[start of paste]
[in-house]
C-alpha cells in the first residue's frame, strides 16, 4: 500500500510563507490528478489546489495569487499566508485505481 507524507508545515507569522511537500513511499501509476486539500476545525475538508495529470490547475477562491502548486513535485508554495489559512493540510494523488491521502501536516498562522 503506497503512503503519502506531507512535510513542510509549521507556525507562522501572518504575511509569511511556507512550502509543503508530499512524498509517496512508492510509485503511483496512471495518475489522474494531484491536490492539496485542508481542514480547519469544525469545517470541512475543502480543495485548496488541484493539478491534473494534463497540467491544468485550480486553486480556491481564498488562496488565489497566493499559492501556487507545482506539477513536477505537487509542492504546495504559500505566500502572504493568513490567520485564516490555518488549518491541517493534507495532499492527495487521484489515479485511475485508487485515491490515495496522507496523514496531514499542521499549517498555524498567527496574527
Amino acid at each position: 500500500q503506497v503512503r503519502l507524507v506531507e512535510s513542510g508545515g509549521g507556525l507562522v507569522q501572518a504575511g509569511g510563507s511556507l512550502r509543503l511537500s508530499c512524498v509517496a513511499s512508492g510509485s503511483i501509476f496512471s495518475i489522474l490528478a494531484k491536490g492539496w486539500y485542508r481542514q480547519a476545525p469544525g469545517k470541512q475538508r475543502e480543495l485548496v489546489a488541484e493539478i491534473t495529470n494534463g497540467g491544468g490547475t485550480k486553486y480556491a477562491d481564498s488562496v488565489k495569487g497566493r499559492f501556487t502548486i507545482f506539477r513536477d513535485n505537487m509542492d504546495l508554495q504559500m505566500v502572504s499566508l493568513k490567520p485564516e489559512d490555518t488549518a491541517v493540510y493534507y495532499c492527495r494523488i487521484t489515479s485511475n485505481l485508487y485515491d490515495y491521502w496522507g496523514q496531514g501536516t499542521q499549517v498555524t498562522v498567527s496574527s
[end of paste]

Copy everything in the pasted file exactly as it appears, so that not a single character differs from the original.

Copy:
[in-house]
C-alpha cells in the first residue's frame, strides 16, 4: 500500500510563507490528478489546489495569487499566508485505481 507524507508545515507569522511537500513511499501509476486539500476545525475538508495529470490547475477562491502548486513535485508554495489559512493540510494523488491521502501536516498562522 503506497503512503503519502506531507512535510513542510509549521507556525507562522501572518504575511509569511511556507512550502509543503508530499512524498509517496512508492510509485503511483496512471495518475489522474494531484491536490492539496485542508481542514480547519469544525469545517470541512475543502480543495485548496488541484493539478491534473494534463497540467491544468485550480486553486480556491481564498488562496488565489497566493499559492501556487507545482506539477513536477505537487509542492504546495504559500505566500502572504493568513490567520485564516490555518488549518491541517493534507495532499492527495487521484489515479485511475485508487485515491490515495496522507496523514496531514499542521499549517498555524498567527496574527
Amino acid at each position: 500500500q503506497v503512503r503519502l507524507v506531507e512535510s513542510g508545515g509549521g507556525l507562522v507569522q501572518a504575511g509569511g510563507s511556507l512550502r509543503l511537500s508530499c512524498v509517496a513511499s512508492g510509485s503511483i501509476f496512471s495518475i489522474l490528478a494531484k491536490g492539496w486539500y485542508r481542514q480547519a476545525p469544525g469545517k470541512q475538508r475543502e480543495l485548496v489546489a488541484e493539478i491534473t495529470n494534463g497540467g491544468g490547475t485550480k486553486y480556491a477562491d481564498s488562496v488565489k495569487g497566493r499559492f501556487t502548486i507545482f506539477r513536477d513535485n505537487m509542492d504546495l508554495q504559500m505566500v502572504s499566508l493568513k490567520p485564516e489559512d490555518t488549518a491541517v493540510y493534507y495532499c492527495r494523488i487521484t489515479s485511475n485505481l485508487y485515491d490515495y491521502w496522507g496523514q496531514g501536516t499542521q499549517v498555524t498562522v498567527s496574527s